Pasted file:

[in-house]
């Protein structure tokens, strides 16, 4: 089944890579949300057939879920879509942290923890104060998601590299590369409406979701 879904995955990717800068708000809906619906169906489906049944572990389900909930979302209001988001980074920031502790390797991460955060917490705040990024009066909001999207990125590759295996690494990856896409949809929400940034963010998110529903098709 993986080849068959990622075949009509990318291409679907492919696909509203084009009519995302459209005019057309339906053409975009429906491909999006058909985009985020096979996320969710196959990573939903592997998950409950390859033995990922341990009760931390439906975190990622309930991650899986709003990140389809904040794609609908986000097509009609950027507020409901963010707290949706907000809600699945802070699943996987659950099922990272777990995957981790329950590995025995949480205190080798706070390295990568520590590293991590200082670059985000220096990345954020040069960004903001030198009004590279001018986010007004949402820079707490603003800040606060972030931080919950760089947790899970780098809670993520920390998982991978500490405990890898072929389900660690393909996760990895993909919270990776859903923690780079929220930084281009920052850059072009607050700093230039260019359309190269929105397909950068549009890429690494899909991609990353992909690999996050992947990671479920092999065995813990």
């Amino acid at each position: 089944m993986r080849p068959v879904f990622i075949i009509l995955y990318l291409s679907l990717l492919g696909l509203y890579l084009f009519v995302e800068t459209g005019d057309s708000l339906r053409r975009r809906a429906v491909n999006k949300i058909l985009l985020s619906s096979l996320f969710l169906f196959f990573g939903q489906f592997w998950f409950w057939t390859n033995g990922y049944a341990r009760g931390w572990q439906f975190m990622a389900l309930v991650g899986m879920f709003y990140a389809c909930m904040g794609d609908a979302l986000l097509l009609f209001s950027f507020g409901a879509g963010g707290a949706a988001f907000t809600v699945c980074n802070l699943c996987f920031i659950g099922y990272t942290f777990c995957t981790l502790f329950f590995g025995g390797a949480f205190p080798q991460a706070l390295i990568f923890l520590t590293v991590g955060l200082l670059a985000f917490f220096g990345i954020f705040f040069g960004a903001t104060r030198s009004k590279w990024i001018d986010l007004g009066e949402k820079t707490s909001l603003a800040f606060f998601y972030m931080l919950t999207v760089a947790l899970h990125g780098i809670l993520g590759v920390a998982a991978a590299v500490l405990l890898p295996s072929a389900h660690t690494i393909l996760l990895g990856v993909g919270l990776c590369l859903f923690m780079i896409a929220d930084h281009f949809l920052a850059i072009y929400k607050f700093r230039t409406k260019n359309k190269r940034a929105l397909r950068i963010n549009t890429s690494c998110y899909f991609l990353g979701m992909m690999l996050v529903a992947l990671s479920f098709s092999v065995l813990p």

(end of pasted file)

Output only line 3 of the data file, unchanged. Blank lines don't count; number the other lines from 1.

């Amino acid at each position: 089944m993986r080849p068959v879904f990622i075949i009509l995955y990318l291409s679907l990717l492919g696909l509203y890579l084009f009519v995302e800068t459209g005019d057309s708000l339906r053409r975009r809906a429906v491909n999006k949300i058909l985009l985020s619906s096979l996320f969710l169906f196959f990573g939903q489906f592997w998950f409950w057939t390859n033995g990922y049944a341990r009760g931390w572990q439906f975190m990622a389900l309930v991650g899986m879920f709003y990140a389809c909930m904040g794609d609908a979302l986000l097509l009609f209001s950027f507020g409901a879509g963010g707290a949706a988001f907000t809600v699945c980074n802070l699943c996987f920031i659950g099922y990272t942290f777990c995957t981790l502790f329950f590995g025995g390797a949480f205190p080798q991460a706070l390295i990568f923890l520590t590293v991590g955060l200082l670059a985000f917490f220096g990345i954020f705040f040069g960004a903001t104060r030198s009004k590279w990024i001018d986010l007004g009066e949402k820079t707490s909001l603003a800040f606060f998601y972030m931080l919950t999207v760089a947790l899970h990125g780098i809670l993520g590759v920390a998982a991978a590299v500490l405990l890898p295996s072929a389900h660690t690494i393909l996760l990895g990856v993909g919270l990776c590369l859903f923690m780079i896409a929220d930084h281009f949809l920052a850059i072009y929400k607050f700093r230039t409406k260019n359309k190269r940034a929105l397909r950068i963010n549009t890429s690494c998110y899909f991609l990353g979701m992909m690999l996050v529903a992947l990671s479920f098709s092999v065995l813990p």